Turkish hackers have attacked more than 5,000 Swedish Web sites in the past week, and at least some of the sabotage appears linked to a Swedish newspaper's publication of a disparaging caricature of Islam's prophet.
Around 1,600 Web sites hosted by server-provider Proinet and 3,800 sites hosted by another company have been targeted, Proinet spokesman Kjetil Jensen said.
Jensen said the hackers, operating on a Turkish network, removed all files on the Web sites and in some cases replaced them with messages.
According to Swedish news agency TT, the Web site of a children's cartoon called Bamse was replaced by a message saying Islam's holy prophet had been insulted.
The incidents have been reported to the police.
Stefan Grinneby, head of the Swedish communication watchdog's Internet incident center Sitic, said attacks against Swedish Web sites from Turkey have increased in the past three weeks. Some contained messages alluding to the drawing of the Prophet Muhammad as a reason for the attack.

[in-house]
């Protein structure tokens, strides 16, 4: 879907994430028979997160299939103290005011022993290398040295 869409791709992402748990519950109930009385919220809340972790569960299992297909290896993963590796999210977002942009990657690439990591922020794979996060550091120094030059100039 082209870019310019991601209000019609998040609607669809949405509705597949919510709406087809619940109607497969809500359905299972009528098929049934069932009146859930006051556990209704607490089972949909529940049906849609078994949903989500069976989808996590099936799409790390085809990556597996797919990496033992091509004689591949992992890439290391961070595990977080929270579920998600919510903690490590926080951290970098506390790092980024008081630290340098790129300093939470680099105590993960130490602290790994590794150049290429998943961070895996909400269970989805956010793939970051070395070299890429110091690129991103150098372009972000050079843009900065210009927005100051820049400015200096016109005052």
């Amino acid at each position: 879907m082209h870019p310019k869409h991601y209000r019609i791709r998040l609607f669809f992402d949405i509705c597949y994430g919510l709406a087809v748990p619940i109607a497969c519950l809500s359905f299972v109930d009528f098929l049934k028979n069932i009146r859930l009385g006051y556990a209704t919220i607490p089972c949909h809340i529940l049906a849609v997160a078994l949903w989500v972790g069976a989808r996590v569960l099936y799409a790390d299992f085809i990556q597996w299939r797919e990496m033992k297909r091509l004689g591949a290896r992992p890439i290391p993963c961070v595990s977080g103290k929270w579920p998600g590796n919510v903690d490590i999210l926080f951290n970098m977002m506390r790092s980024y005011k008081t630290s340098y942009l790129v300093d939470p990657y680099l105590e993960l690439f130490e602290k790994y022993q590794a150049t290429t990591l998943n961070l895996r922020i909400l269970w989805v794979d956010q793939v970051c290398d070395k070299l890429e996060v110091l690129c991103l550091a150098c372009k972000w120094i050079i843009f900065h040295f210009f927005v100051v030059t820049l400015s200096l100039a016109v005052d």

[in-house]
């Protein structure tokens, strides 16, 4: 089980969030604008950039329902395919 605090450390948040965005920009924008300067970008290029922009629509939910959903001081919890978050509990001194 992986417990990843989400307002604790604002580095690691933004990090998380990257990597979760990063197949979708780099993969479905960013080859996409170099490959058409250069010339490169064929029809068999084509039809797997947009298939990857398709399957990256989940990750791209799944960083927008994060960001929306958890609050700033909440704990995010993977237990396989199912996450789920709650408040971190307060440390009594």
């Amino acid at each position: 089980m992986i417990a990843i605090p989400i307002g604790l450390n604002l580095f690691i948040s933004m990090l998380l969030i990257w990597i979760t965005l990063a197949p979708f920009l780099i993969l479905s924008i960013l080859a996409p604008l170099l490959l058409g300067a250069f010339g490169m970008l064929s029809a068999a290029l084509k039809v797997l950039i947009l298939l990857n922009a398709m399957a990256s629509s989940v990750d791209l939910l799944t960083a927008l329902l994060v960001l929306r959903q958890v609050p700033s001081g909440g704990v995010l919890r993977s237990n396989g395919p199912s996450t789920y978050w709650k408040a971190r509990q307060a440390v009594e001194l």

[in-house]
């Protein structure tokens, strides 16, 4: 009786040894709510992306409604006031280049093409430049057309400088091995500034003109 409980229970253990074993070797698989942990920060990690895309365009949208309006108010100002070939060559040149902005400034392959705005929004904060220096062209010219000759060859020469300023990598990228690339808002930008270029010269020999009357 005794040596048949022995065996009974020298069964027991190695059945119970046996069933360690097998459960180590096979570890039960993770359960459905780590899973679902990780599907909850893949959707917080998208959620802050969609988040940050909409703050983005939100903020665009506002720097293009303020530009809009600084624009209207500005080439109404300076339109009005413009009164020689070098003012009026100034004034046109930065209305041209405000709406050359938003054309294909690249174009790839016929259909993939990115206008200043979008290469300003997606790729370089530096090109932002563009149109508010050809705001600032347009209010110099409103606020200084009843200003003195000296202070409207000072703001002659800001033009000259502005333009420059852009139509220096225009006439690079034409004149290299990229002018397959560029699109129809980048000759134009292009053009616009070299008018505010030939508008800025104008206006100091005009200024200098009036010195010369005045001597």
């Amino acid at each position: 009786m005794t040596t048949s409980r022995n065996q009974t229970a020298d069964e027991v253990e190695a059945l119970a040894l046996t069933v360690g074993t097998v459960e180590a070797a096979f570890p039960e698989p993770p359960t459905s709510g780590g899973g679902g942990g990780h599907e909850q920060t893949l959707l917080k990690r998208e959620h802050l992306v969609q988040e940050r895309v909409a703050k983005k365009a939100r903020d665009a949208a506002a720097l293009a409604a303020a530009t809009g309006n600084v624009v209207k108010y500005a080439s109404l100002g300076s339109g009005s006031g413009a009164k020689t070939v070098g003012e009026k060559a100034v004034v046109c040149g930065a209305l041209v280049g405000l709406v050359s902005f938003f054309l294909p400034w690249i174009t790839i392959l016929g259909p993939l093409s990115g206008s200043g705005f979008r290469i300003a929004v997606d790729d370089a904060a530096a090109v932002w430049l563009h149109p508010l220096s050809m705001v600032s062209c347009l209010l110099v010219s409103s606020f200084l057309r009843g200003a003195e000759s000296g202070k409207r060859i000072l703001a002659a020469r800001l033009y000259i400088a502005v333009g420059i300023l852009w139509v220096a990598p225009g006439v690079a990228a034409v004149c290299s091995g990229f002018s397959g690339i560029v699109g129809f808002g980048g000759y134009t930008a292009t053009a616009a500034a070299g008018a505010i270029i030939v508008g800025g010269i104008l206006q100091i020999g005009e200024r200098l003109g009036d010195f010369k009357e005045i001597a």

"You would need a very large police investigation to establish the connection to the prophet drawings, but considering the increase in recent weeks it is a fair assumption to make," he said.
Swedish newspaper Nerikes Allehanda published a drawing by artist Lars Vilks in an Aug. 19 editorial depicting Muhammad's head on a dog's body. It triggered protests from Swedish Muslim groups and formal complaints from Muslim countries, including Pakistan and Iran.
An insurgent leader in Iraq, Abu Omar al-Baghdadi, put a US$100,000 bounty on Vilks' head.
Similar caricatures of the prophet, first published in 2005 by a Danish newspaper and reprinted in other European newspapers, triggered street protests in Muslims countries.
After it turned out that Deputy Prime Minister Andrei Belousov included the Fonbet betting company in the list of backbone enterprises that can count on state support, everyone started talking about these bookmakers.